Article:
Discussions with Maclean over animal services back on city agenda
Discussions over a proposed partnership between the city and the Maclean Cameron Animal Adoption Center are back on the City Commission agenda for the June 2 meeting.
In March, city staff reviewed their analysis of Maclean’s proposal for animal services in the city.
Maclean representatives were frustrated with that analysis and requested a chance to respond. Maclean representatives submitted a written response to the city in mid-March.
Work sessions were canceled from mid-March through mid-May due to COVID-19 and during the first work session post-pandemic on May 19, Maclean representatives asked for the discussion to be placed back on the agenda.
In a May 5 email to commissioners, City Manager Greg Doyon wrote, “There also appears to be a renewed urgency to address the MCAAC shelter proposal. On March 4, 2020, I emailed the Commission and offered to draft a letter to MCAAC, asking them to provide a complete proposal. Since that time, MCAAC provided a follow-up response on March 12, 2020, clarifying their proposal further. My recommendation is to first proceed with a work session on the topic giving MCAAC an opportunity to visit with the Commission directly – I’ll await your direction. The Commission may be at a point where its feels that MCAAC has provided all the information needed to make a decision, if not, please tell me what you need or how you want to proceed.”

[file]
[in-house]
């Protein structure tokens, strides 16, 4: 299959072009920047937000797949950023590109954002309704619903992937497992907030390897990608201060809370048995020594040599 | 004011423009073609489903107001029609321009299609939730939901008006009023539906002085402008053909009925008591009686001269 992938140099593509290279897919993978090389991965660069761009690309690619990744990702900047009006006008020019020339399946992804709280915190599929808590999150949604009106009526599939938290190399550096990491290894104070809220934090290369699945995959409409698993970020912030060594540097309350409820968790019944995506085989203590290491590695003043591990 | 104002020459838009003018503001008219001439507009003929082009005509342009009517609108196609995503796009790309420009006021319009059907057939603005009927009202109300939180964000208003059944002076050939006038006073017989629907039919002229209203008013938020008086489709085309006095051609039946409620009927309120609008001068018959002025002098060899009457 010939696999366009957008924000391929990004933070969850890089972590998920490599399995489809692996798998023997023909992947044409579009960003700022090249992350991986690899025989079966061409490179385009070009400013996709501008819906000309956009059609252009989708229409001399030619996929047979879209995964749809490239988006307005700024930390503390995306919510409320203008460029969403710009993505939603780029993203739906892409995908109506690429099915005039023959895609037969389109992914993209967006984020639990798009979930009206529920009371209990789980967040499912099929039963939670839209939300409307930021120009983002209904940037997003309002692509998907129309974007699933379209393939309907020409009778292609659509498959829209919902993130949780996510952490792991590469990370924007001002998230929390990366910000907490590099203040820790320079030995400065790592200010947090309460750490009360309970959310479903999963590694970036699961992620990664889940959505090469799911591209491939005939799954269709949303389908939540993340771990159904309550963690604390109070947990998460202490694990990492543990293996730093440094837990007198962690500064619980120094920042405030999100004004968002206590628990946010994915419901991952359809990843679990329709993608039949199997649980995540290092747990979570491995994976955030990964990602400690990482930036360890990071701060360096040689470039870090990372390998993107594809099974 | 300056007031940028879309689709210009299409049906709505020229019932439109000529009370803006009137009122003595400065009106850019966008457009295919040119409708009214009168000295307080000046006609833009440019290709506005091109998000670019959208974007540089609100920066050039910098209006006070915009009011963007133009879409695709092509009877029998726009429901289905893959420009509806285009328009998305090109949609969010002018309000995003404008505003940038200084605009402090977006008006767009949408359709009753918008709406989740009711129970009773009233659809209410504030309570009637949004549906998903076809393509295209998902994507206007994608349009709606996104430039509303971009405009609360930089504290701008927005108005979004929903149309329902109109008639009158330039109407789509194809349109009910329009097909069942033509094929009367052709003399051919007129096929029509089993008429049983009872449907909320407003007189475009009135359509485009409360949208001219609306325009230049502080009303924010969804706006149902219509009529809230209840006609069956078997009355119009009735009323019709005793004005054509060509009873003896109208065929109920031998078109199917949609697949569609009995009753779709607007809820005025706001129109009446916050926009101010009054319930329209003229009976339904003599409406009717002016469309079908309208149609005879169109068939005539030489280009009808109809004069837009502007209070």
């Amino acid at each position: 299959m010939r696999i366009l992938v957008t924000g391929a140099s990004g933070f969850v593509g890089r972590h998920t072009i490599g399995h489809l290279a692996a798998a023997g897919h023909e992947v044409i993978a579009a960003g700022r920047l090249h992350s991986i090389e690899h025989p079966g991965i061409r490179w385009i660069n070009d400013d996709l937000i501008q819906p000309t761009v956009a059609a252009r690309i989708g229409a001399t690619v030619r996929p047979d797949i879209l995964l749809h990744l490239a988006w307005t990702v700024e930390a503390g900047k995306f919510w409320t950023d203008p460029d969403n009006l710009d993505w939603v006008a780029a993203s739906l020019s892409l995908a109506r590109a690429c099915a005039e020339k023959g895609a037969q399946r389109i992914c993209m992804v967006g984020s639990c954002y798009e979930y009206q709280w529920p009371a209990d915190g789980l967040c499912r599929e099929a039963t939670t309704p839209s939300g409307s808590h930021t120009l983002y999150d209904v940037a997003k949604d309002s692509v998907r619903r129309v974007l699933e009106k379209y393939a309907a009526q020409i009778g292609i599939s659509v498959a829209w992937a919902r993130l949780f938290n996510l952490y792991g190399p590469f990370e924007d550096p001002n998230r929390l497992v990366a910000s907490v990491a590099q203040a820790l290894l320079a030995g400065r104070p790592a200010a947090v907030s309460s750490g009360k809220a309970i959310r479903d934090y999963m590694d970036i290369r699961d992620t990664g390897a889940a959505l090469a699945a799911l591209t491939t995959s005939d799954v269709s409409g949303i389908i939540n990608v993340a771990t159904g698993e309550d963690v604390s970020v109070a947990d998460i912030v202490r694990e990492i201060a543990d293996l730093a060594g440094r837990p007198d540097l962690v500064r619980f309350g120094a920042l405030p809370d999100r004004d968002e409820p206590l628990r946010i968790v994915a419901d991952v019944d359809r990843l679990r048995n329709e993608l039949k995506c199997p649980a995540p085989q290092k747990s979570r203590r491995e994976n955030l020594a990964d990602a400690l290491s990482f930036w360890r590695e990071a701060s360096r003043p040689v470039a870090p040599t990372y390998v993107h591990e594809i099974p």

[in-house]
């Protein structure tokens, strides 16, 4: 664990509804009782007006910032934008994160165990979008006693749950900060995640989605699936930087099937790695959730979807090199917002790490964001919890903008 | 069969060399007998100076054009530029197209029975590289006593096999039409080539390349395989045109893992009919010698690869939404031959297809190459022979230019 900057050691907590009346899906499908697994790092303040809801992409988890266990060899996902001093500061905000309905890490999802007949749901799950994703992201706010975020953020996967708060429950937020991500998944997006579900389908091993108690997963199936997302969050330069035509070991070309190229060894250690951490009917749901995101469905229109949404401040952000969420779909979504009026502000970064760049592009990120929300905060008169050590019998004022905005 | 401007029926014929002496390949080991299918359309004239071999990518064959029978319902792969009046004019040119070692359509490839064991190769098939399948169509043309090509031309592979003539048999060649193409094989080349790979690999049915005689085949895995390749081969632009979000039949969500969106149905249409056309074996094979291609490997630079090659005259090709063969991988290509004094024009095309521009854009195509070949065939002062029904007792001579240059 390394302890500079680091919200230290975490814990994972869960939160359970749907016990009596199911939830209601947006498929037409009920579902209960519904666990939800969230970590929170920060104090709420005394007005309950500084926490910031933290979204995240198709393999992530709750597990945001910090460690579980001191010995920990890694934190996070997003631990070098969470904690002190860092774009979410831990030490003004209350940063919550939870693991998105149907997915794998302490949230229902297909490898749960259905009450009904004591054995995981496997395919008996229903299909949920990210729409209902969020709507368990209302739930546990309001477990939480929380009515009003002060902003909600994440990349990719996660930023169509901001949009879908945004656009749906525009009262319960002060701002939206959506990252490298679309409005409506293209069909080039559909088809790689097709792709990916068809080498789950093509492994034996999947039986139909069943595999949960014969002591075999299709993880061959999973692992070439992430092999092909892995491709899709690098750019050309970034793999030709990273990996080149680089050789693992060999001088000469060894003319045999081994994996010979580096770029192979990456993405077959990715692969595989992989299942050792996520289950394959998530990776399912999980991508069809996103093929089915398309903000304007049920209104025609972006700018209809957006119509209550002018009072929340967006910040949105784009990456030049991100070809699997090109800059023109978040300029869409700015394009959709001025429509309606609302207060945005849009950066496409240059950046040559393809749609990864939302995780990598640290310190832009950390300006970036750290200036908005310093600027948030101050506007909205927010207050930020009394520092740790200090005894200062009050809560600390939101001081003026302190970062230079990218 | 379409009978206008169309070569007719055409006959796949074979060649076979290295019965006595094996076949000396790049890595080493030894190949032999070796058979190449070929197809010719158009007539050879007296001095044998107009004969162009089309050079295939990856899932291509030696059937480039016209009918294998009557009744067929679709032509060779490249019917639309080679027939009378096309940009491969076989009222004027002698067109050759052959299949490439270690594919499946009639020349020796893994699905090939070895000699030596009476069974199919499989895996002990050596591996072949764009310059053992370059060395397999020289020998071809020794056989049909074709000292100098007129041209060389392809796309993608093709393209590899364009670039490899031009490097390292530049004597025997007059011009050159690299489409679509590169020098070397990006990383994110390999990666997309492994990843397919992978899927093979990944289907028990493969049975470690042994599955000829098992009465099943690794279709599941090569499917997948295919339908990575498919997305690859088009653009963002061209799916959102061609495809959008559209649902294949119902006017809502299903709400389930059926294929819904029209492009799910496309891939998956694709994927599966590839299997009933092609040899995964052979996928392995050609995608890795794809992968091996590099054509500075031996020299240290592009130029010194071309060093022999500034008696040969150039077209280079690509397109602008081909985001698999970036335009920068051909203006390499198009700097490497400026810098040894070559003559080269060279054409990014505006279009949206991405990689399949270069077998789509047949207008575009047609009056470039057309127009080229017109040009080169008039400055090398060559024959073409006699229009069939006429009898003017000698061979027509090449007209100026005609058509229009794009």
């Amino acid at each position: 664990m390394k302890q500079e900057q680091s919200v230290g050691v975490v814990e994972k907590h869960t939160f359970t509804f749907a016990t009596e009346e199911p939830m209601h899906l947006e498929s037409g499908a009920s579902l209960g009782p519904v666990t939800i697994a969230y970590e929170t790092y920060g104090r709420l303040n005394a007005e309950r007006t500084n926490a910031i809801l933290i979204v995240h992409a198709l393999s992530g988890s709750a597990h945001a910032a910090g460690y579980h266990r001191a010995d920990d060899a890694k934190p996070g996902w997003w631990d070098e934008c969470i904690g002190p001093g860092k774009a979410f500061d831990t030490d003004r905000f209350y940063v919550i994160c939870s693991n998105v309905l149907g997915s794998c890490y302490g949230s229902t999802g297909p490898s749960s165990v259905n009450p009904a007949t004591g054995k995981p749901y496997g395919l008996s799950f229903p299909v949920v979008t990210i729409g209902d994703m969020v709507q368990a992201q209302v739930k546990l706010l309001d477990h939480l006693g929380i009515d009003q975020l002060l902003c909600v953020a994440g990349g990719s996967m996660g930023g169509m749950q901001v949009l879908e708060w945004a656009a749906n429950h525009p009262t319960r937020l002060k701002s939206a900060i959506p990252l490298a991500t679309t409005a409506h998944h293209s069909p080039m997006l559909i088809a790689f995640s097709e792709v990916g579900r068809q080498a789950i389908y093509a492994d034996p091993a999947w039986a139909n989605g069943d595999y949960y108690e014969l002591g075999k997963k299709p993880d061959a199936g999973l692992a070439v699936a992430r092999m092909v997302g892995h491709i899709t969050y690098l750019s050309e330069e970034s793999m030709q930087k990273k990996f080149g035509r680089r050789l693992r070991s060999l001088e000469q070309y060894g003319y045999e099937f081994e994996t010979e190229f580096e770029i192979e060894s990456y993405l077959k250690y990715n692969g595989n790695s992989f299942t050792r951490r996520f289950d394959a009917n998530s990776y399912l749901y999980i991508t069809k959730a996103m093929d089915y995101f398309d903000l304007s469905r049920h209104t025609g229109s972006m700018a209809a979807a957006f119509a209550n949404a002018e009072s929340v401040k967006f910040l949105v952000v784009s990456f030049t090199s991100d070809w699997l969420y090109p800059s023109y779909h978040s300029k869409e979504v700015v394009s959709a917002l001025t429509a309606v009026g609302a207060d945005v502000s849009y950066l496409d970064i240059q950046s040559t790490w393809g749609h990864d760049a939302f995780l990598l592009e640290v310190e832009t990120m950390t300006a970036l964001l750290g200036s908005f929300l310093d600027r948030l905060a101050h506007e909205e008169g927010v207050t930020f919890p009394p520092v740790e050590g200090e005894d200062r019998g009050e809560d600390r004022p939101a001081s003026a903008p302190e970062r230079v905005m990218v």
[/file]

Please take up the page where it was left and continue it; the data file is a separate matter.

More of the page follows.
In a May 7 email to commissioners, City Manager Greg Doyon wrote that at the May 19 work session they could discussion when commissioners wanted to scheduled a discussion with Maclean.
In the fall, the city issued a request for proposals for the operation of the city’s animal shelter with a due date of Jan. 8. Shortly after the RFP was issued in November, the Maclean requested a 30-60 day extension. In December, commissioners voted to extend the deadline 45 days to Feb. 24.
The Maclean was the only entity to submit a proposal and it was submitted on Feb. 24.
During the March 3 work session, city staff presented their initial review of the proposal to commissioners.
Overall, “the submitted proposal reveals and validates that shutting down the GFAS is not a viable option. A rejection of the RFP will not negatively impact the MCAAC or GFAS, or our community,” Deputy City Manager Chuck Anderson said during the March meeting.
Anderson said the city’s RFP didn’t introduce the option of closing the city’s shelter, which is currently undergoing a $480,000 project to add a cattery and is installing a new hydroincinerator that will increase the city’s revenue generating capacity and cut costs for cremation services.
That project is nearing completion.
During that meeting, Maclean representatives said the city misrepresented their proposal.
In their March 12 letter to the city, Maclean Board President Libbey Winderl, and board member John Huber, wrote that under their proposal, the Maclean would assume all responsibility for the intake of owner surrenders, animal adoption and fostering, and education/outreach to the community.
Under the Maclean proposal, they wrote, the city would retain animal control; intake of strays to include 72 to 96 hour hold periods for owner redemption; and cremation services.
In their letter, Winderl and Huber write that the potential closure of the city’s animal shelter is only mentioned in one paragraph of their proposal and if that paragraph was deleted, “all of staff’s concerns and comments about the proposal containing ‘incongruent statements’ are eliminated.”